Review: Summerland

Hannu Rajaniemi (The Causal Angel) rewrites 20th-century history in a wildly inventive sci-fi/fantasy hybrid filled with action and espionage.
Rajaniemi's 1938 looks familiar at first glance. Great Britain's Secret Intelligence Service tries to get the drop on the Soviet Union's NKVD as Europe lurches toward war. However, in this timeline, the British Empire has discovered and colonized the afterlife with a sprawling city called Summerland. Meanwhile, the Soviet Union is governed by a man-made god called the Presence, and aetheric energy--souls--powers the weapons of war.
Glass ceilings remain the same in this alternate timeline. Rachel White of SIS's Counter-Subversion Unit has spent 20 years fighting tooth and claw for her career, watching as those who "went to Eton... and are able to pee standing up" get promoted over her. When a Russian defector trusts her with the name Peter Bloom, a dead British agent turned Soviet mole, Rachel's superior blows off the information as a ploy to make the SIS look foolish. He also transfers her to the Finance Section, concerned that her natural limitations have begun to show.
Certain that her source told the truth, Rachel sees no option other than to go rogue and pursue the mole on her own. Meanwhile, Peter Bloom himself cultivates sources among the Spanish Republic's forces, gathering intelligence on an ambitious new player who goes by the name Stalin. Rachel and Peter's game of cat and mouse tests them both, but pales in comparison to the devastating truth about the afterlife that awaits their discovery.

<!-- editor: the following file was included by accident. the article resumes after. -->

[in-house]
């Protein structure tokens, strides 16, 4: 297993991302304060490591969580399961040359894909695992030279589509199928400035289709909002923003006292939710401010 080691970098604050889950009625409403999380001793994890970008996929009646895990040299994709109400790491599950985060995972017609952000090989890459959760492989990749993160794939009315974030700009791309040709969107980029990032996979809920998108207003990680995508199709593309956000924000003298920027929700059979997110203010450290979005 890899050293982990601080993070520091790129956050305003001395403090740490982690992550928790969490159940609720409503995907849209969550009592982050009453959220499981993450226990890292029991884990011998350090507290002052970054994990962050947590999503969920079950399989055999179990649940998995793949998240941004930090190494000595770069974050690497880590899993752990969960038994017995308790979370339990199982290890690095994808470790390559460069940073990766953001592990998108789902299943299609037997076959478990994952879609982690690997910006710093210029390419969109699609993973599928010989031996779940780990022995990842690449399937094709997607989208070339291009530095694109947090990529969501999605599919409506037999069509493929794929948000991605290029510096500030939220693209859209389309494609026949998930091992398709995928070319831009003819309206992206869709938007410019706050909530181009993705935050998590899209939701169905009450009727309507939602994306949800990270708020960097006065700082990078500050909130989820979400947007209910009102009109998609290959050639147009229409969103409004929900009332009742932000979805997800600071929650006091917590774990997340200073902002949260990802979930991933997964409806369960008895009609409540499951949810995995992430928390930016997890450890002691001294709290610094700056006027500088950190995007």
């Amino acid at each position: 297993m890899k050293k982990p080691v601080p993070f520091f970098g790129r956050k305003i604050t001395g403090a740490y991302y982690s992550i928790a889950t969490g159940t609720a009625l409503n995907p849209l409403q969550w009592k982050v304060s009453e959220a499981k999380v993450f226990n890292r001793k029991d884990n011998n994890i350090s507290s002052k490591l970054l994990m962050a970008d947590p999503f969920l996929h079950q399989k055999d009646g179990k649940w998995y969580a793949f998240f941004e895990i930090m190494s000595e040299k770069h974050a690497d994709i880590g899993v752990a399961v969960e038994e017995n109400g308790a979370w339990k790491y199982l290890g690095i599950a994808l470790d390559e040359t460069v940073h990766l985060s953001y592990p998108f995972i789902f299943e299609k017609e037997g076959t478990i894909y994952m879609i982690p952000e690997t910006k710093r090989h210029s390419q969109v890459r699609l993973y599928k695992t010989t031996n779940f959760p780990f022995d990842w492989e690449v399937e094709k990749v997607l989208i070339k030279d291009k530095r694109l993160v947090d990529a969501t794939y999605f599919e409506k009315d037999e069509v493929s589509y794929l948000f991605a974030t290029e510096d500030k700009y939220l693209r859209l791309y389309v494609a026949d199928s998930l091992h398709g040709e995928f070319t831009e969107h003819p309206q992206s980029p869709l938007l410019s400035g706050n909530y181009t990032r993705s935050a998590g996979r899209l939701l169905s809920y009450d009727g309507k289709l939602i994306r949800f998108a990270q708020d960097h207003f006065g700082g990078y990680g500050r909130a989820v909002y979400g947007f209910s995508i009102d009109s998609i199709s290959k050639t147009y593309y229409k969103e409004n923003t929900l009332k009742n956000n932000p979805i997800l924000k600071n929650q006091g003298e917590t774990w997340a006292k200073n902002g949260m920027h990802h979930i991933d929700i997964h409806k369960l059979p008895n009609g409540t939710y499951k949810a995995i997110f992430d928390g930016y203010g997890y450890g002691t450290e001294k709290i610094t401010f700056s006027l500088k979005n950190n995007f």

With boundless imagination, Rajaniemi invents a mortal realm with a steampunk flair, if steam were ghostly energy, and an afterlife in which every brick of a city is built from souls. Despite the elaborate worldbuilding, he grounds his concepts in day-to-day life. Ghosts can commute back to the land of the living by possessing professional mediums, so careers need not end in death. Relationships continue as well; Rachel's mother is deceased but still insists on frequent ectophone calls.
For all its bounty, aetheric technology has caused its share of problems, too. Rachel's husband, once a captain in the Royal Aetheric Force, suffers postwar trauma from the soul fragments embedded in his being, causing him sleepless nights and making intimacy difficult. Amid the turmoil, Rachel and Peter struggle with timeless questions of fidelity, ethics and loyalty. Sci-fi and fantasy readers longing to immerse themselves in a fascinating new world will love exploring Summerland, and its capable, determined female lead steals the show. This standalone begs for a sequel continuing Rachel's adventures and deepening the lore of Rajaniemi's afterlife. --Jaclyn Fulwood, blogger at Infinite Reads

Shelf Talker: In an alternate timeline where Great Britain discovered and colonized the afterlife, a British SIS agent must prove one of her deceased comrades is working for the Soviet Union.

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